[ . . . ] Marat's funeral obsequies were performed on the 16th, in the evening-a great concourse of citizens, the Convention in a body, the constituted authorities and the popular societies formed the procession, which followed the body in profound silence to the sound of mournful music. The cannon was fired in several quarters of the city. Marat was interred under the trees of the garden of the ci-devant Convent of Cordeliers, at two in the morning. His tomb is a rough stone without any ornament.
In the evening of the 17th, the execution of Charlotte Cordé, the assassin of Marat, took place in the Place de la Revolution. Her undaunted composure in her last moments, will serve, perhaps,more than her crime, to transmit her name to posterity. During her interrogatory, she astonished her judges and the spectators by her calm, decent and unaffected deportment; and even on the approach of death she expressed herself with the greatest ease, and in terms of pleasantry. She absolutely refused the assistance of a Confessor. In the cart which carried her to the place of execution, and even on the scaffold, her air and motions were graceful and decent. She placed her had, without any visible emotion, under the fatal instrument which severed it from her body-the most profound silence was observed. The executioner, on shewing the head to the spectators, gave it a blow-on which, by an almost universal murmur, the people expressed this sentiment-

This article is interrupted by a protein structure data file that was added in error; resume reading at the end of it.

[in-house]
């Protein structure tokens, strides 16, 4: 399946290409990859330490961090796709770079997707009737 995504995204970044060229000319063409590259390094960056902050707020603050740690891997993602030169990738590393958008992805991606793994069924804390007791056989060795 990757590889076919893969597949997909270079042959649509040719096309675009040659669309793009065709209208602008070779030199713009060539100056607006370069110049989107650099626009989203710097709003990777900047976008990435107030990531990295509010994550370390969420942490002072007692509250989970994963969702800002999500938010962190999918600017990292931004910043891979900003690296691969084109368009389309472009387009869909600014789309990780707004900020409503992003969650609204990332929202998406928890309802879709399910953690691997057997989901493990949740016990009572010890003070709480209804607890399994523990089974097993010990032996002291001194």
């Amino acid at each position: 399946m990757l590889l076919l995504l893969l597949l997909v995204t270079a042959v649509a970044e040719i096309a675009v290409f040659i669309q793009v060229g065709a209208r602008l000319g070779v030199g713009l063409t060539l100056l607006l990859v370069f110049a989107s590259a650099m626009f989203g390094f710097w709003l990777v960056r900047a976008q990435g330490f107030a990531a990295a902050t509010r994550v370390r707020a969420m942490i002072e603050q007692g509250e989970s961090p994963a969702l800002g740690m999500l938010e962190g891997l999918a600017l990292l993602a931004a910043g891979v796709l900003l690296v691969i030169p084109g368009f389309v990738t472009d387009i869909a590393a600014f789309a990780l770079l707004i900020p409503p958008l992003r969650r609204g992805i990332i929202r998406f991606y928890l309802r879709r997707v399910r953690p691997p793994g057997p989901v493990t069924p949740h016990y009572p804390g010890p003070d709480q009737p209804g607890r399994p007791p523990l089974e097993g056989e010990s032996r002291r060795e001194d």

La loi punit et ne venge pas.
The law punishes and does not avenge.
The head was then pale, but perfectly beautiful. The Executioner shewed it a second time t the people, and the blood which was then extravasated, had restored to her cheeks its former animated glow: -shouts of Vive la Republique were now heard, and the spectators dispersed less impressed with the recollection of her crime, than of her courage and beauty.
Alan Liu, English Dept., U. California, Santa Barbara (transcribed 2/17/00)